There is something in the air at the moment. With the recent inauguration of perhaps the most controversial president in the history of America, and an uncertain road to Brexit in the UK, visions of a dystopian future are beginning to look disturbingly possible. Whatever side of the debate you are on, people are looking at the past, at our failures and our strengths; many drawing parallels with WWII, and the Cold War that instilled such fear of nuclear destruction. With books such as 1984 and Animal Farm by George Orwell, A Handmaid’s Tale by Margaret Atwood and It Can’t Happen Here by Sinclair Lewis rising to the top of the bestseller charts, and hearing about books such as Riders of the Purple Wage, we have looked through our list for a few genre suggestions from Bloomsbury Reader.
Science Fiction has long drawn inspiration from our past and present, tuning in to public concerns and current affairs, and imagining where these could possibly lead us. Fifty-First State by Hilary Bailey, who sadly died last month whilst editing the sequel to this book, and A Long Walk to Wimbledon by H. R. F. Keating both explore a UK in turmoil. In their two very different approaches, they explore where recession, rioting and public unrest can lead. Cloud Warrior, The Talisman Prophecies Part 1 by Patrick Tilley, the first in a series of six books also known as the Amtrak Wars, shows us an America that could rise from the toxic ashes of a nuclear apocalypse.
There is certainly something in the air – oily, gritty, and agitated. Is it fear, hope, social hysteria? Maybe it’s just the high levels of pollution hovering over London right now… Whatever it is, people are not sure what to expect next. Perhaps science fiction can help!
Bailey imagines a Britain in a severe recession where poverty is causing mayhem. There has been a sequence of short-lived hung parliaments and, due to terrorist bombs, repressive measures have been brought in by the power-hungry Government which fall especially hard on British Muslims.
Global security is also at risk when an election in Iraq brings in a fundamentalist government and it threatens to nationalize its oil. And the friendly partnership between the US and UK is over – destroyed by mistrust. Set in 2013, we can be glad this has not yet come to pass, but present circumstances seem to be drawing this reality ever nearer…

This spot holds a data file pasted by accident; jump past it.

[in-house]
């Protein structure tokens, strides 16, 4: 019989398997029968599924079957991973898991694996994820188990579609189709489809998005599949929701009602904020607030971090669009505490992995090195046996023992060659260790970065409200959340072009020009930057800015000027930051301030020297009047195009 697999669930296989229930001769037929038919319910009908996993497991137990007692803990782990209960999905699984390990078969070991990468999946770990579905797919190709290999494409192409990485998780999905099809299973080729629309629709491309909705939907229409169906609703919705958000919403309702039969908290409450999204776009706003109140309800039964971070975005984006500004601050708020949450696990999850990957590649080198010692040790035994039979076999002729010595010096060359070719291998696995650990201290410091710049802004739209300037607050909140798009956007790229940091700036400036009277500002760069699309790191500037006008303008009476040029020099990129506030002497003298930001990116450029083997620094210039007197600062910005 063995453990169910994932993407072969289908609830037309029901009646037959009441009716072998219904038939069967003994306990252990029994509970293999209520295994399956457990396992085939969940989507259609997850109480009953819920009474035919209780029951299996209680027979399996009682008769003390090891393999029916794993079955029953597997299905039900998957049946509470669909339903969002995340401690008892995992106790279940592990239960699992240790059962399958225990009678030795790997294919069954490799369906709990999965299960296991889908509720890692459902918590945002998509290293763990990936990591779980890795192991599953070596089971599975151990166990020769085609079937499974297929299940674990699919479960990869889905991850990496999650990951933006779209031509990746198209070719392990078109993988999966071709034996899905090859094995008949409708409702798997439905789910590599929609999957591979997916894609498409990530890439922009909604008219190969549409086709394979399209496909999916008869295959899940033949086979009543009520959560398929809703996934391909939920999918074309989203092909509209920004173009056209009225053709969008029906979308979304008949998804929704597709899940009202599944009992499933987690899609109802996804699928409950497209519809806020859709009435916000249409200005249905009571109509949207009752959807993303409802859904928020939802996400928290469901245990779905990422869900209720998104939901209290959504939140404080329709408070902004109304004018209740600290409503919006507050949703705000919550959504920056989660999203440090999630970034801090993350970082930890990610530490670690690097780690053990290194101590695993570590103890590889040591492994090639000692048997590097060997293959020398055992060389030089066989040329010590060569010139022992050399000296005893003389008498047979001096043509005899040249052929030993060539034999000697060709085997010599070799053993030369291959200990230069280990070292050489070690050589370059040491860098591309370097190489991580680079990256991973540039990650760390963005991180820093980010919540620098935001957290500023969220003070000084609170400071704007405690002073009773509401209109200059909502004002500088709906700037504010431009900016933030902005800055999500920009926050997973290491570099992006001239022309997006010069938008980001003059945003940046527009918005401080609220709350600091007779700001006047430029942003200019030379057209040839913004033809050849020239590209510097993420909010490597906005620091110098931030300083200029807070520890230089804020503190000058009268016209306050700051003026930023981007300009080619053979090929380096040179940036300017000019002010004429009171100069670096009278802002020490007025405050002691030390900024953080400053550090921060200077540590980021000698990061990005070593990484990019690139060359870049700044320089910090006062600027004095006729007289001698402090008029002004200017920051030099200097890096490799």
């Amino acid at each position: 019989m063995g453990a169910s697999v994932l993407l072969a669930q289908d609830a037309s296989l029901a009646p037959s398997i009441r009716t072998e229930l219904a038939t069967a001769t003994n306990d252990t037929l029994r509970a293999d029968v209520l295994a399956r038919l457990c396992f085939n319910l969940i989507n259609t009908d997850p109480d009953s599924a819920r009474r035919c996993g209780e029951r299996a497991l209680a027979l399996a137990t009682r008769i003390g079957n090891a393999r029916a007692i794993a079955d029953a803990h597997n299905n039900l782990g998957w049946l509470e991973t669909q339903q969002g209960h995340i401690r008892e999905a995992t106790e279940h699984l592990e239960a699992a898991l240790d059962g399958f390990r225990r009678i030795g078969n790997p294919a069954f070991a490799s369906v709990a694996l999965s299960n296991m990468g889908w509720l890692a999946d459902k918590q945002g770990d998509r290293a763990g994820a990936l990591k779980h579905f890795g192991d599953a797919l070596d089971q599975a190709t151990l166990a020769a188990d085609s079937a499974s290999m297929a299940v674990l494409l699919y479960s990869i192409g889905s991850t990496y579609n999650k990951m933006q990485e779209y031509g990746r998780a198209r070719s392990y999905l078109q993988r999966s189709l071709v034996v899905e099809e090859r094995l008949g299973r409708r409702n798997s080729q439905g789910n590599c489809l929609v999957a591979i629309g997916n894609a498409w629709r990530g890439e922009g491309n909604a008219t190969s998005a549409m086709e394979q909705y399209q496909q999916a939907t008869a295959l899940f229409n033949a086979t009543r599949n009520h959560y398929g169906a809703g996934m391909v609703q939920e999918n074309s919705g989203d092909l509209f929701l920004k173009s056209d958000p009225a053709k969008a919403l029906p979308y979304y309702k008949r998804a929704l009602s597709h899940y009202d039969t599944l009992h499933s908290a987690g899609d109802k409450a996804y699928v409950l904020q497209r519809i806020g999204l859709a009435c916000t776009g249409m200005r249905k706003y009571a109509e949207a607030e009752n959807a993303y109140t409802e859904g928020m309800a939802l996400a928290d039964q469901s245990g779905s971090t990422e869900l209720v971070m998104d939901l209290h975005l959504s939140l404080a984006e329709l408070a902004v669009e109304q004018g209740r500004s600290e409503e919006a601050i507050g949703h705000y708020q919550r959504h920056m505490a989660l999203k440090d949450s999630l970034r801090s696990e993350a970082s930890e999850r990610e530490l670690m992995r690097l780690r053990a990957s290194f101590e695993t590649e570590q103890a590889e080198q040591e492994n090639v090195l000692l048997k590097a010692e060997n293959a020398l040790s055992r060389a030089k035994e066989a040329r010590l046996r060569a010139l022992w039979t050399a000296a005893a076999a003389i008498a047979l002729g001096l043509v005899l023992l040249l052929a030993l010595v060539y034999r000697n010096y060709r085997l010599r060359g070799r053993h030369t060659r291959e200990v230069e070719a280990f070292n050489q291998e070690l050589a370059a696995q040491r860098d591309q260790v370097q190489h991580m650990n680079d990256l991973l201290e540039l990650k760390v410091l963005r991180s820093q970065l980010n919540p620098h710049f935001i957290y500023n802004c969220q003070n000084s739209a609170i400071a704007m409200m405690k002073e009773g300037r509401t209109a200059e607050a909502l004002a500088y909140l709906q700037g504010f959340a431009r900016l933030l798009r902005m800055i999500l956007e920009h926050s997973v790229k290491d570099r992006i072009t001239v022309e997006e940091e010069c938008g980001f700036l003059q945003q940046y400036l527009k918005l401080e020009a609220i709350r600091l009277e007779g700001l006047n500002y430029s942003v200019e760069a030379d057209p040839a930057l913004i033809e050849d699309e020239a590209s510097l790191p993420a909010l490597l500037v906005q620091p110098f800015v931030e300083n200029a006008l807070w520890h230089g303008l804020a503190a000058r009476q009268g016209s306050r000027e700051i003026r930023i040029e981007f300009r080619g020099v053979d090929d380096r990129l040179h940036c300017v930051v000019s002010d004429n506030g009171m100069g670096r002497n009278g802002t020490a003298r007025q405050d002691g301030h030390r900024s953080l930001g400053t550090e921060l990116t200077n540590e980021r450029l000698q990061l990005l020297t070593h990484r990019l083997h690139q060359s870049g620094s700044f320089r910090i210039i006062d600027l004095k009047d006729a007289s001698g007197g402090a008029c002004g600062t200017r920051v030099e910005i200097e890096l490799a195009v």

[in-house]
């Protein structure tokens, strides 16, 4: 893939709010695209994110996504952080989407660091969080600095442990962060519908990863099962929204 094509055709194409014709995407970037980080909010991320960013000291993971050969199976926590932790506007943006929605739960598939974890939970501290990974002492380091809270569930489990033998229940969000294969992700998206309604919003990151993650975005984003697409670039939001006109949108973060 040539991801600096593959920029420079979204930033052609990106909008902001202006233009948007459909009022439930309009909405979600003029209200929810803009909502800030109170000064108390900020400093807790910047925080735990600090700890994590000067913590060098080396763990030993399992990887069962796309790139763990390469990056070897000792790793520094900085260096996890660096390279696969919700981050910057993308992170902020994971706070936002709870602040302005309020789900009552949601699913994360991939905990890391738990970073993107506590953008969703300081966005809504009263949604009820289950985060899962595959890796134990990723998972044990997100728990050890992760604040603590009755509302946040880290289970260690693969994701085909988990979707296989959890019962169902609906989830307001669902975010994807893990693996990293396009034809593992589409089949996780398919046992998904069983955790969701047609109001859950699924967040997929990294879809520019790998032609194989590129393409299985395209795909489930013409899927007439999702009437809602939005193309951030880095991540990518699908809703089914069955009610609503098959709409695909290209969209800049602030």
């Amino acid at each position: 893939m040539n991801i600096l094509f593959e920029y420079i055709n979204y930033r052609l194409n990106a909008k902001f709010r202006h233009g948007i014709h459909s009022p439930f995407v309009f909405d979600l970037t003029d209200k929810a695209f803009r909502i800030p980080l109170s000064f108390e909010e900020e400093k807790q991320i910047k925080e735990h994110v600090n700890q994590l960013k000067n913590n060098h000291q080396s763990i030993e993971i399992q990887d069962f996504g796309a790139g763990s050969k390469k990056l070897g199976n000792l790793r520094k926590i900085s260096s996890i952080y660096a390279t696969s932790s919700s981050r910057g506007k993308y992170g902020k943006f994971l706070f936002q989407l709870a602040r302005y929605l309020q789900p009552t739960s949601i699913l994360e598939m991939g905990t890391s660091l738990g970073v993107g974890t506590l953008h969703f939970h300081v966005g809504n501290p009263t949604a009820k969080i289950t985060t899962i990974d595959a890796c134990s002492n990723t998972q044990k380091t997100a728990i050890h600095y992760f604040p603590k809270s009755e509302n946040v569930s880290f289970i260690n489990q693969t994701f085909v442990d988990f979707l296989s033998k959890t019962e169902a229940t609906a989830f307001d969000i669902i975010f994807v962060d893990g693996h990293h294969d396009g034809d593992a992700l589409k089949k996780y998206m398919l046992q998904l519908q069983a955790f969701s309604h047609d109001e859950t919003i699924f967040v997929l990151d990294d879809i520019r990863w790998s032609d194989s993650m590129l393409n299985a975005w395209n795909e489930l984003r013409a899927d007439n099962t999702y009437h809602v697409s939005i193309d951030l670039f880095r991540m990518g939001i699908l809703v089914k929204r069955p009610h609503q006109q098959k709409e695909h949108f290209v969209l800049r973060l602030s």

First published in 1978, this is a London where the worst has happened. There have been riots, huge uncontrolled fires, outbreaks of savage looting, artillery battles, mass flights. London lies three parts deserted, open to marauding gangs, its highways and landmarks tumbled like ruined temples.
To Mark, comparatively safe up in less troubled Highgate ( but let’s not even think about what it’s like south of the river), there comes a message that his estranged wife is dying over in Wimbledon, right across on the far side of the dangerous, devastated city. His journey is a story of adventure through the ruins. His immediate business is the simple one of pressing on through all the debris, always driven because he knows that Jasmine will die soon. He may never get there: he may be killed by idiotic accident, torn to pieces by the packs of wild dogs, trapped in one of the communes that within their stockades have established their own ruthlessly puritanical disciplines.
This novel looks far into the distant future, to a world where the nuclear apocalypse is so far in the past that they have forgotten it even happened. The Earth is divided between the Trackers of the Amtrak Federation – a community living in vast subterranean cities – and the Mutes, who have evolved to withstand the radiation that has driven their foes underground. A long war for possession of the overground has killed and enslaved many of the Mutes, leaving only the Plainfolk to resist the Federation.
Seventeen-year-old rookie wingman Steve Brickman is just about to graduate from Flight Academy. As a member of the Tracker society, Brickman has grown up deep underground, protected from the radiation of the blue-sky world above. The lure of this open space fills him with both fear and excitement, as he anticipates piloting his first mission against the sub-human Mutes. All does not go to plan, and Steve is captured by the hated Mutes, and forced to break through the layers of his indoctrination.
This is a fun science fiction adventure of epic proportions (think Top Gun meets Total Recall) and is the first instalment of Patrick Tilley’s internationally bestselling science fiction series, The Amtrak Wars Saga.